You’ll be surprised how much extra free time you’ll have on your hands when you decide to embrace digital detox. Additionally, studies show that it can reduce symptoms of anxiety, depression, and stress.
2. Using avoidance to cope
Whenever something bad happens in our lives, it’s tempting to ignore the pain and numb it with a distraction – whether watching Netflix or going for a run. And sometimes. it’s a good idea to step away and wait until the worst has passed.
However, many people refuse to process the distressing situation and continue using distractions to avoid thinking about the problem ever again.
Unfortunately, suppressing emotions won’t make them disappear and might mean they’ll come back with more force when you least expect it.
Using avoidance to cope is one of those bad habits that are hard to break. But once you learn how to face the unpleasant, your well-being will significantly improve.
Juggling many things at once seems like a great idea until your productivity drops, and you’re unable to stay in the moment.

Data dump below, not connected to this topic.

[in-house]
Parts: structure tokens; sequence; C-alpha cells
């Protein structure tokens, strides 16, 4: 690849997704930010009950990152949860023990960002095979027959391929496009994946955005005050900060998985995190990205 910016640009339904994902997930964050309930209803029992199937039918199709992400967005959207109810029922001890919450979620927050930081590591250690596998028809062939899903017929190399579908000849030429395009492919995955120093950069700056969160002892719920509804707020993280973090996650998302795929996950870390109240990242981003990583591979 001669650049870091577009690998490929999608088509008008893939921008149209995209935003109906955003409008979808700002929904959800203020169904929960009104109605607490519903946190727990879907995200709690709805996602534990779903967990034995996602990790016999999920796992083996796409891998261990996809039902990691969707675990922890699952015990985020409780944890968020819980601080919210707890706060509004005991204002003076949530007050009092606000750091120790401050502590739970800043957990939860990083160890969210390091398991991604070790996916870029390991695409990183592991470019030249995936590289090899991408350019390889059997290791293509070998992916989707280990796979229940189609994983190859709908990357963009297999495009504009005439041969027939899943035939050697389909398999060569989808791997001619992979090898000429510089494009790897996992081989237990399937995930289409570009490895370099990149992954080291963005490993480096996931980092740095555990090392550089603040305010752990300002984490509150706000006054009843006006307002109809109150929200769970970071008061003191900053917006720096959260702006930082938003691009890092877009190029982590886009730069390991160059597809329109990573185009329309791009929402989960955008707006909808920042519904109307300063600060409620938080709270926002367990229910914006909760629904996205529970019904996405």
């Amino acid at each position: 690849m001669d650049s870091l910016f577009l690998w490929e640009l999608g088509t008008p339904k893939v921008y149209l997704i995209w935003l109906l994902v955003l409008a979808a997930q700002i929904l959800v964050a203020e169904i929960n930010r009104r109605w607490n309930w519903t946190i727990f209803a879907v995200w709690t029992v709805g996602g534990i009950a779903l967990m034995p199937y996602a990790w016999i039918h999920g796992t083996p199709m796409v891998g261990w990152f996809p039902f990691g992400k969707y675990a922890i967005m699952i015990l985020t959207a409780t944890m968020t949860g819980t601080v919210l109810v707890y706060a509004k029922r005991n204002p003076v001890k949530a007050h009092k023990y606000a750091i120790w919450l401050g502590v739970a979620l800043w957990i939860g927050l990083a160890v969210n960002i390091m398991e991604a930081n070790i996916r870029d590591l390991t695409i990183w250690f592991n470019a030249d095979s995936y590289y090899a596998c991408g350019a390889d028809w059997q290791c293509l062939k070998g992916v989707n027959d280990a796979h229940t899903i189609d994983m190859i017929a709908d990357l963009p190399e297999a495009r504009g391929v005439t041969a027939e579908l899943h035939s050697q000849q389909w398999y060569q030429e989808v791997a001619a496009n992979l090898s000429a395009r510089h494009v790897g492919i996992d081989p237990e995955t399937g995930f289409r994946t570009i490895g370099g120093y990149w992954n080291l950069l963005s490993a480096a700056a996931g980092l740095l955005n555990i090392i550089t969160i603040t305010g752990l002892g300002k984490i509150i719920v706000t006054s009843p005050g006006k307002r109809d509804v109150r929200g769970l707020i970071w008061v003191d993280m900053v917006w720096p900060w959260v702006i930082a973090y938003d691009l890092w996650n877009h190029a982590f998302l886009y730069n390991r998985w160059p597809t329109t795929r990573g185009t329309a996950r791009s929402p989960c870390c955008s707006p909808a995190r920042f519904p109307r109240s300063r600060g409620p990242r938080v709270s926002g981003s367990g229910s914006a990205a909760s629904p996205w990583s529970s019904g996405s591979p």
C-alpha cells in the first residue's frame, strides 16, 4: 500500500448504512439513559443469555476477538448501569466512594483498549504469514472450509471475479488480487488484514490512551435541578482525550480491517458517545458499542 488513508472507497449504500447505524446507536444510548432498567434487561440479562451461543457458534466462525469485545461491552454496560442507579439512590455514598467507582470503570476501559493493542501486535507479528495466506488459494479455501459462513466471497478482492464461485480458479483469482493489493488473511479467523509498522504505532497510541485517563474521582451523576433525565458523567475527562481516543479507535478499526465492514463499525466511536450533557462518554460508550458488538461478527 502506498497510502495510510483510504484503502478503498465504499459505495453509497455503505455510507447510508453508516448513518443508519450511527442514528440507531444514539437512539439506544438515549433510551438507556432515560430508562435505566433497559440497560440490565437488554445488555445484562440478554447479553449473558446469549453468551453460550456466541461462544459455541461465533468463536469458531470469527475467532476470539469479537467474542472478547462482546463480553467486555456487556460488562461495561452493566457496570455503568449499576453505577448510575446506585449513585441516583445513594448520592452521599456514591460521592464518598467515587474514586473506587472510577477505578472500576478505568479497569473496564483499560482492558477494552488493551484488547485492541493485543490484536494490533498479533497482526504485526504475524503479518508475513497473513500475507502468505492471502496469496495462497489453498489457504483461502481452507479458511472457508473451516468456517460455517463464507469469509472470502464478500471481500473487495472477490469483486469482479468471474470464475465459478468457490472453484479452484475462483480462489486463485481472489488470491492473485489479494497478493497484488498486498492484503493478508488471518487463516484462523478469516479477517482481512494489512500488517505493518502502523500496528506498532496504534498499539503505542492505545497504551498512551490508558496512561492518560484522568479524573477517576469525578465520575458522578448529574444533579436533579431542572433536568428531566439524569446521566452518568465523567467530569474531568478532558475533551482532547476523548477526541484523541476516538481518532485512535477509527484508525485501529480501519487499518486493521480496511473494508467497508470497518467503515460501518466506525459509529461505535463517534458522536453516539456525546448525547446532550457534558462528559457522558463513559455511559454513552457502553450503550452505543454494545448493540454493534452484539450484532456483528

How many times have you tried to relax after a busy day and realized you can’t stop feeling restless? Or worse, how often have you let your mind wander while driving a car?
When you multitask, your attention is divided, which means your performance suffers, and you’re more likely to make mistakes.
To learn how to be more conscious of what you’re doing, you should explore the concept of mindfulness – defined as an ability to be fully present, which translates into more efficiency and decreased stress.
One of the most popular ways to practice mindfulness is learning to focus on a given task by noticing how your hands move and the smells and sounds around you, which is quite the opposite of multitasking.
4. Focusing on the negatives